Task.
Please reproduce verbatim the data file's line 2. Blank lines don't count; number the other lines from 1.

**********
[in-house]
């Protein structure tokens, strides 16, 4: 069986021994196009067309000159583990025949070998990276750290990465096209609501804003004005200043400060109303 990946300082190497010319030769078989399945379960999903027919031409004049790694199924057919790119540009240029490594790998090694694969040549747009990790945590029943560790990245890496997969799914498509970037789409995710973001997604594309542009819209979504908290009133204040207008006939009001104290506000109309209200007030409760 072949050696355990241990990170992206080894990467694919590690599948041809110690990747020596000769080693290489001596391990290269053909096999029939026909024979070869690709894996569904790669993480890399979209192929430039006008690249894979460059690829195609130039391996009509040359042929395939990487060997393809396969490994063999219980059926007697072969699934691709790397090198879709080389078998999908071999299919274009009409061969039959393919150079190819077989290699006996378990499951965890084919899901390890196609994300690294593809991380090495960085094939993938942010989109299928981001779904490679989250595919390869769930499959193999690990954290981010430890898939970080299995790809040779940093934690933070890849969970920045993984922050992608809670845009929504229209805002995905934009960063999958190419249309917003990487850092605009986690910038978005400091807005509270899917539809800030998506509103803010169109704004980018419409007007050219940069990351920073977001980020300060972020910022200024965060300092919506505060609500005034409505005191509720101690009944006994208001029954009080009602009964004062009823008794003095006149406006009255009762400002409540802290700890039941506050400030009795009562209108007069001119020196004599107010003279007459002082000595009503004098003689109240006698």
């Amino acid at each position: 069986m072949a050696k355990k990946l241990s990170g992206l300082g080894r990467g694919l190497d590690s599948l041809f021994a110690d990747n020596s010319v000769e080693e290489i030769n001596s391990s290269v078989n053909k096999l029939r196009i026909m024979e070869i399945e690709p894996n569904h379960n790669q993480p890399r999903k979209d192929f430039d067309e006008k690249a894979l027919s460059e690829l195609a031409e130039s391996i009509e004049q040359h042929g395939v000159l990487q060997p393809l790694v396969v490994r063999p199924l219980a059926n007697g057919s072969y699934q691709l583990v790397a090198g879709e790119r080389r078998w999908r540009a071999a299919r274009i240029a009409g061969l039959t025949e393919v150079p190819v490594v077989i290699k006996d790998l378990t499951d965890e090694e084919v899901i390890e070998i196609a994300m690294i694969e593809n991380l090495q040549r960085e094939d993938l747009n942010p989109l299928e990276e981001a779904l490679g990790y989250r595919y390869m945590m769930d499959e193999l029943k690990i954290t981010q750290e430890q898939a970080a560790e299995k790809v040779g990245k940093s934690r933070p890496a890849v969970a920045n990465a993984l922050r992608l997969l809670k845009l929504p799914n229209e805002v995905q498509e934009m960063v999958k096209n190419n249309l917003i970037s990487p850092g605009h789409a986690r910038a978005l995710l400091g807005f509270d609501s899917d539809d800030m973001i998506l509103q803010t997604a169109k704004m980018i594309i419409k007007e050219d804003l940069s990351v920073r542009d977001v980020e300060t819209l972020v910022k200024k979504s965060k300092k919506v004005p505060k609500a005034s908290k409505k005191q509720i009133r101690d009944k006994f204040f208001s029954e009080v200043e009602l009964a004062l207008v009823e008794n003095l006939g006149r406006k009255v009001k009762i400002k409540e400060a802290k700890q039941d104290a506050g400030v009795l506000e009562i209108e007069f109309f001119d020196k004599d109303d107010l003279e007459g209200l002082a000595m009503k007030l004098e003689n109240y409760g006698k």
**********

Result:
């Protein structure tokens, strides 16, 4: 069986021994196009067309000159583990025949070998990276750290990465096209609501804003004005200043400060109303 990946300082190497010319030769078989399945379960999903027919031409004049790694199924057919790119540009240029490594790998090694694969040549747009990790945590029943560790990245890496997969799914498509970037789409995710973001997604594309542009819209979504908290009133204040207008006939009001104290506000109309209200007030409760 072949050696355990241990990170992206080894990467694919590690599948041809110690990747020596000769080693290489001596391990290269053909096999029939026909024979070869690709894996569904790669993480890399979209192929430039006008690249894979460059690829195609130039391996009509040359042929395939990487060997393809396969490994063999219980059926007697072969699934691709790397090198879709080389078998999908071999299919274009009409061969039959393919150079190819077989290699006996378990499951965890084919899901390890196609994300690294593809991380090495960085094939993938942010989109299928981001779904490679989250595919390869769930499959193999690990954290981010430890898939970080299995790809040779940093934690933070890849969970920045993984922050992608809670845009929504229209805002995905934009960063999958190419249309917003990487850092605009986690910038978005400091807005509270899917539809800030998506509103803010169109704004980018419409007007050219940069990351920073977001980020300060972020910022200024965060300092919506505060609500005034409505005191509720101690009944006994208001029954009080009602009964004062009823008794003095006149406006009255009762400002409540802290700890039941506050400030009795009562209108007069001119020196004599107010003279007459002082000595009503004098003689109240006698």